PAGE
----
When I was in the fifth or sixth grade I found a Kodak travel camera tucked away on the top shelf of the hallway closet buried under a pile of winter gloves and hats. It had a bellows on the front so it could be folded up flat and carried in a leather case. It didn’t need batteries because it didn’t have electronic anything – just manual levers and dials. I used that camera for quite a while. I wonder what ever became of it.
Anyway, the best feature about it was that I could lock the shutter open and take time exposures. Next thing you know I’m in the garage converting my father’s transit tripod that he used for work into a camera tripod (sorry Dad) and shooting long exposures of waterfalls or of the stars wheeling round in the night sky. I’ve been fascinated with time exposures ever since.
Fast forward more years than I care to admit to find me digging around in some boxes of old stuff and I stumble across a stack of photos that I had taken with that camera way back when. Photo number 1 is one of them. Remember that this is a scan of a print made by a kid and it has been knocking around in dresser drawers and cardboard boxes for decades so it’s in pretty rough shape, but you get the idea.
I thought this image with the wild spinning trails of light was pretty cool so I decided to see if I could re-create it.
My kid setup was a bare flashlight bulb and some wire taped to a D cell battery hung from the upstairs hallway light by some black thread. Closing all the bedroom doors I made the hallway almost as dark as night. I set the camera on the floor. I didn’t have a cable release so I put a card over the lens and locked the shutter open. I turned on my light bulb and gently started it swinging around. I removed the card from the lens and watched as the light went spinning and whirling through the darkness. After a while I put the card back on the lens and closed the shutter.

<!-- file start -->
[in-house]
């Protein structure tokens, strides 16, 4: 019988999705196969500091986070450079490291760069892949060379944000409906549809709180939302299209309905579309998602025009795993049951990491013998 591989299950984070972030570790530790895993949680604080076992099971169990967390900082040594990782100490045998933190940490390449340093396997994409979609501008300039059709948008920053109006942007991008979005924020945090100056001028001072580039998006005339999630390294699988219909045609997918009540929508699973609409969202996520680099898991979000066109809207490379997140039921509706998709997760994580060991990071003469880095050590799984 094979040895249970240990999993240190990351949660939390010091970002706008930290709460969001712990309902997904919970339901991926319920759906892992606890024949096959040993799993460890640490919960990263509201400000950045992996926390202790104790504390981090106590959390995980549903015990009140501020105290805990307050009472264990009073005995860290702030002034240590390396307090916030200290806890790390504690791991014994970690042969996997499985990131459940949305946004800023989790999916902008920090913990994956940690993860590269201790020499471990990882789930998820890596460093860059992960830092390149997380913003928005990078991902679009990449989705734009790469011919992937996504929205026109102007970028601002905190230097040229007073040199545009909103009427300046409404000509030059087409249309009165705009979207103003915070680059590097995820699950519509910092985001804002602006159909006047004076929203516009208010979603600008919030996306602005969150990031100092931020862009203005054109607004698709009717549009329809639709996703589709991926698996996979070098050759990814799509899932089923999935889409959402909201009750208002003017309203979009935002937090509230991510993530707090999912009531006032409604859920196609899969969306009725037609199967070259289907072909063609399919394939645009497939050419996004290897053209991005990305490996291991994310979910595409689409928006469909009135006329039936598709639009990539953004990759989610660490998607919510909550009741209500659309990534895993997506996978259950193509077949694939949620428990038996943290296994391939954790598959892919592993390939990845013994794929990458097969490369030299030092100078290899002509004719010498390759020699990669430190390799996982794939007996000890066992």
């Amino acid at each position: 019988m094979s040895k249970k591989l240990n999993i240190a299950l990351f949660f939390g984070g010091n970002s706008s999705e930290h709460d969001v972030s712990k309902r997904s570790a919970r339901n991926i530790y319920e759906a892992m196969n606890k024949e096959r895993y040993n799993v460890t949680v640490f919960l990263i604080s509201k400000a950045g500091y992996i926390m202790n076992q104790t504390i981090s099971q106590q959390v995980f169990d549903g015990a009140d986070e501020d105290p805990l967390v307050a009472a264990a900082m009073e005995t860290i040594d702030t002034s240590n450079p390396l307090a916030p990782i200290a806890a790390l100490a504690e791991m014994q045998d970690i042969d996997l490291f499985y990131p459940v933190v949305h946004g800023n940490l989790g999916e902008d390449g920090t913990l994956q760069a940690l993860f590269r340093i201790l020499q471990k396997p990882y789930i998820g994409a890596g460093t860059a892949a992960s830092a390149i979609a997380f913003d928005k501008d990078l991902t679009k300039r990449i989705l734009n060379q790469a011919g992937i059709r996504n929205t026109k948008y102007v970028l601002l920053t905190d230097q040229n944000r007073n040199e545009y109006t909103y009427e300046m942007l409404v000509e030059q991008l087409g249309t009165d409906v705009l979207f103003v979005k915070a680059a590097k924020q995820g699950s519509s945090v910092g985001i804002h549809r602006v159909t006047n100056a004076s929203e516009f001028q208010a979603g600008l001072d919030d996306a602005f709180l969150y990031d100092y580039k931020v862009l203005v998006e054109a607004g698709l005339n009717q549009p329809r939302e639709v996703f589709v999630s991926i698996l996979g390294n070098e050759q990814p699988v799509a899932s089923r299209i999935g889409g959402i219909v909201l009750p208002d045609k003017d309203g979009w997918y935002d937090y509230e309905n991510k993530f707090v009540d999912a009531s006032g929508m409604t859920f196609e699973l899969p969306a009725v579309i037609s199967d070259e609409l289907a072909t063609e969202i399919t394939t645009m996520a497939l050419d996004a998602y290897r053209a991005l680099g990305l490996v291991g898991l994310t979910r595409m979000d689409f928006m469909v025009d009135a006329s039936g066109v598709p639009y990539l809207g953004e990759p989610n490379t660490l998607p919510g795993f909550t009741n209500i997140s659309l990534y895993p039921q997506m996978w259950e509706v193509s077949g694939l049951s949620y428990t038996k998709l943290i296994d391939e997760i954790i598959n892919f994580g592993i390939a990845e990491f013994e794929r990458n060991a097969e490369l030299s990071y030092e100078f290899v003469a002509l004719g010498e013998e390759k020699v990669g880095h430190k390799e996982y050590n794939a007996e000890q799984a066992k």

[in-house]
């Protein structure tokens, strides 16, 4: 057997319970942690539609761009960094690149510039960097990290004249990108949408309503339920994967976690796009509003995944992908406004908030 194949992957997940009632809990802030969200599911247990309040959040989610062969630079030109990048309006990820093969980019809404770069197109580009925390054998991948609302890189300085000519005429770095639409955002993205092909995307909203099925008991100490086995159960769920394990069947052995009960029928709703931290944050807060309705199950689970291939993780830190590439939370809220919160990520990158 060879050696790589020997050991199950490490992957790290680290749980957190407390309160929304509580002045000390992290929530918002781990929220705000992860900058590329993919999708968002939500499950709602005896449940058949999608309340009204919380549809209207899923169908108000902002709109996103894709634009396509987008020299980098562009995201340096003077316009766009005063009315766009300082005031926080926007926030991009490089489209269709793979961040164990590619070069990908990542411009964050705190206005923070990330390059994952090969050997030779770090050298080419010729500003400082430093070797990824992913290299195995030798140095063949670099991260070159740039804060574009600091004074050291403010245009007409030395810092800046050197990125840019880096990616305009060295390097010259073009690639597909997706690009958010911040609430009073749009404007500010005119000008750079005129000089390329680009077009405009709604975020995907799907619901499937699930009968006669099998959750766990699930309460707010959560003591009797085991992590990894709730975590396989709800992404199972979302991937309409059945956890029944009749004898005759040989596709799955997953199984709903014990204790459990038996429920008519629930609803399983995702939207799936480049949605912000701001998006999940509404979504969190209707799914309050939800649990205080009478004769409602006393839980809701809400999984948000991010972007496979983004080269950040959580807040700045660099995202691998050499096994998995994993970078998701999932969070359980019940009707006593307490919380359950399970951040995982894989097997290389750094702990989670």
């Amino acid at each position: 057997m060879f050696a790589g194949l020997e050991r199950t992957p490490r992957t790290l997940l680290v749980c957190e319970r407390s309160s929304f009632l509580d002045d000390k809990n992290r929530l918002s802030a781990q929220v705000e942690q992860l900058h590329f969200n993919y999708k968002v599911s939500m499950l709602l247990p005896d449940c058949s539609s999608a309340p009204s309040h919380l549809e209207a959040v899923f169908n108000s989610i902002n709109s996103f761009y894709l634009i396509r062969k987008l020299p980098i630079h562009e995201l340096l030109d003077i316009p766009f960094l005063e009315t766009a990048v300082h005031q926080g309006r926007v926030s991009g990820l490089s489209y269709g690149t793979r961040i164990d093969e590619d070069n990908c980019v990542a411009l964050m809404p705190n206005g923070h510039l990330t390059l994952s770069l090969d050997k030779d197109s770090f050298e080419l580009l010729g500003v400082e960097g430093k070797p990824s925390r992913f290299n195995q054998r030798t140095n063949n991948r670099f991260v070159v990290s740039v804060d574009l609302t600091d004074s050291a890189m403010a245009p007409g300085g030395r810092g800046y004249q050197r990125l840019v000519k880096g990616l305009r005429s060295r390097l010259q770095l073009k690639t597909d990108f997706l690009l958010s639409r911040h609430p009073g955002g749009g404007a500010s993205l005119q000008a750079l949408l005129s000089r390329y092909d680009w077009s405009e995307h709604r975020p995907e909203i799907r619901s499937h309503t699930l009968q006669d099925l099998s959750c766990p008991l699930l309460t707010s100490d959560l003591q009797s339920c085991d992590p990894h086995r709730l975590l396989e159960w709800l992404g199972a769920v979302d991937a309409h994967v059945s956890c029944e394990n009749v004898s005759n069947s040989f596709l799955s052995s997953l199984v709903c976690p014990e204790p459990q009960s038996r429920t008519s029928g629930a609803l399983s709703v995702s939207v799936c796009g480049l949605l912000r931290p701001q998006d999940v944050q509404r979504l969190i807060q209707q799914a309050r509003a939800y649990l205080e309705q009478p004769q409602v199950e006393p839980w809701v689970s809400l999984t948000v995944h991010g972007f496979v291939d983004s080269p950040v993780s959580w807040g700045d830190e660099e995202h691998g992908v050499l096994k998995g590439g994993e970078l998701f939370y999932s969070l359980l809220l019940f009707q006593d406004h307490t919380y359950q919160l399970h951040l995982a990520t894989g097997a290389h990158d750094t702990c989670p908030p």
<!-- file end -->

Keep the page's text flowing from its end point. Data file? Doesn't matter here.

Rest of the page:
Of course I was using film back then so I took exposure after exposure without knowing what I was capturing until I developed the film. I tried different camera settings and different swing patterns just going by feel and my minds eye. Would be photographers had to use more imagination back then – no preview windows on the back of the camera for instant feedback.
My new setup didn’t use an incandescent bulb and a heavy battery. Instead I used a small key chain light with an LED in it and a digital camera with a remote shutter release. The LED gave me a nice clean thin line, but I think it was too lightweight and too balanced. The heavy uneven weight of the battery and bulb kit gave a more complex pattern of swirling and spinning.
It was fun to go back to my childhood for an afternoon and do some experimenting. Someday I may try it again. I have some ideas for more complex light arrangements that could produce some real Spirograph type effects. Maybe I could add in some color too.